There are a number of alternative routes to Koaunui hut, with the one I chose being longer than the others but involving less hill climbing. It starts from Ogilvies bridge on the Matahi valley road. The turn off for the Matahi valley road, Bell road is halfway between Whakatane and Opotiki along State Highway 2. Ogilvies bridge is approximately 20 kms along the valley road with a convenient car park on the right just past the bridge.
The track starts on the other side of the road from the car park by a sign to Koanui Hut - note that Koaunui hut is misspelt Koanui on a number of signs and at the hut itself. The track named Te Pona a Pita climbs steadily up to Ogilvies Ridge for about 45 mins. There is a welcome bench at the top of the climb with good views down the Matahi valley.
The track then descends down the other side of the ridge into the Waiiti stream
valley. A lovely spot for lunch is reached after about another 45 minutes. A return trip over the ridge would make a great day hike.
From the large clearing the track crosses the Waiiti stream. From here to the hut there is no specific track as such - it's a case of following the stream and spotting handy shortcuts that cut out bends in the stream. Most of these are well marked with the usual large orange triangle markers, however a few just have older, smaller yellow markers and some have no markers at all. They are difficult to spot especially if you are standing in the stream in strong sunlight and the riverside is in shade. In fact on the return trip I missed some of the shortcuts I had taken the previous day and yet found new ones that I hadn't spotted before.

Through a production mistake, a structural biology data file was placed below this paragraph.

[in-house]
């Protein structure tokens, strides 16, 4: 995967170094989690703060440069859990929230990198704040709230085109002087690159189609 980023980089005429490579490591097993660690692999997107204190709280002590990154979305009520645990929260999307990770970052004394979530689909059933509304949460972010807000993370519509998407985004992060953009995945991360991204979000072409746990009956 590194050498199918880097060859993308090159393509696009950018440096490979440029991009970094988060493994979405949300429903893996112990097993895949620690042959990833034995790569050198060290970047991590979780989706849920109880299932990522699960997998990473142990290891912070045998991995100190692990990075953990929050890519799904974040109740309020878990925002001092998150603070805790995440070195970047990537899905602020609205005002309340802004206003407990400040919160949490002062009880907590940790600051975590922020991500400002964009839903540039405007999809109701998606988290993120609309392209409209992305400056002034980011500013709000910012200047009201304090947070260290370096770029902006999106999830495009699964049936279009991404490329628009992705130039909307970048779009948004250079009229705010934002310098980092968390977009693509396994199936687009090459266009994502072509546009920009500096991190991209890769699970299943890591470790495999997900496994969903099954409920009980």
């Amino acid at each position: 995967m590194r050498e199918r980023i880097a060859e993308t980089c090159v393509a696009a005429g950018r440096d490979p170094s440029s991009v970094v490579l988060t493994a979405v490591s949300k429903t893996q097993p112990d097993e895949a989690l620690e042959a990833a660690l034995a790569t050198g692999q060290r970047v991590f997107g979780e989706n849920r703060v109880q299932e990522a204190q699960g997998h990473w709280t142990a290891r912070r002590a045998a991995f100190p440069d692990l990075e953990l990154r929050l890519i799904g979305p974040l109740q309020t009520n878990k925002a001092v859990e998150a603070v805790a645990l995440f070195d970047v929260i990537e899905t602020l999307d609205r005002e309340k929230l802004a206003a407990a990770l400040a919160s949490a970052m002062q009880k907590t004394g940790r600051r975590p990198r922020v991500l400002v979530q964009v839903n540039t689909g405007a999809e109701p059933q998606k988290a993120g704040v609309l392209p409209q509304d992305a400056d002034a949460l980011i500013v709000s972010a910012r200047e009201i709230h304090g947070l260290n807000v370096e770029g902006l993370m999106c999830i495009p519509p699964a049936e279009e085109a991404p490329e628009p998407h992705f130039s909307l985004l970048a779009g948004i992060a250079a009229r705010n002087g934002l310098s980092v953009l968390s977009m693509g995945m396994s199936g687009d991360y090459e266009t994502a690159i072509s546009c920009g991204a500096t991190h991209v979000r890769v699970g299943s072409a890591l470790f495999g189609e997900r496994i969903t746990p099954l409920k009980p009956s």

The river crossings are rarely above knee level but would be dangerous when in flood. They are numerous as well so expect to have very wet feet by the end of the tramp. After about 2.5 hours from the large clearing a junction with the Whakapirau Stream is reached, another good spot for a break.
Although the hut is only another three to four kms along the Waiiti stream, I found the route quite hard and it took me another 2.5 hours from this junction to reach my destination. On my topo map it looks as if you would find the hut along side the Koaunui stream, a tributary of the Waiiti. However it is easier to reach the hut by continuing along the Waiiti for only another 30 metres or so to a track which leads up a couple of terraces to reach the hut. If approaching the hut in the other direction it is easy to spot on the true right of the Waiiti as you tramp downstream.
The hut has 19 bunks with mattresses, a log burner, plenty of cooking space and running water inside the hut. There is a spacious deck outside to relax on after your tramp up the Waiiti.
DOC is currently very active in eradicating animal pests from the area as can be seen by the numerous possum and stoats traps along the way. Consequently there is an abundance of bird life, and I managed to spot fantails, NZ robins and keruru throughout the day.
There was also a pair of whio about 30 minutes downstream from the hut with another lone whio another hour or so further on.
There was also plenty of deer sign and what I thought may be pig sign where some plant roots had been dug up. In fact the next morning as I walked out of the hut to check the weather, I spotted a stag across the hut clearing on the other side of the Waiiti - this would make a great spot for hunting.
On this trip I had decided that I would not attempt a loop tramp and I returned to my car via the same route.
Other Tramping Options
Koaunui can be reached in a number of ways other than via Waiiti stream. Probably the most direct is from the Education Lodge about 5 kms further on from Ogilvies bridge. Anyone attempting this route has the unenviable task of tramping up 'The Wall', the section of track that climbs from the Ngutuoha Stream to reach the Otamatuna Ridge Track. 'The Wall' climbs over 400m in just under 3km of track.
Another, less steep, option would be to take the Otamatuna Ridge Track from its start, 1.5km from Ogilvies bridge. Both routes would involve taking the left hand track down from the ridge track to reach Waiiti stream and then continue downstream for about a kilometre to reach the hut.
With all these options it is simple to complete a loop tramp when staying overnight at Koaunui.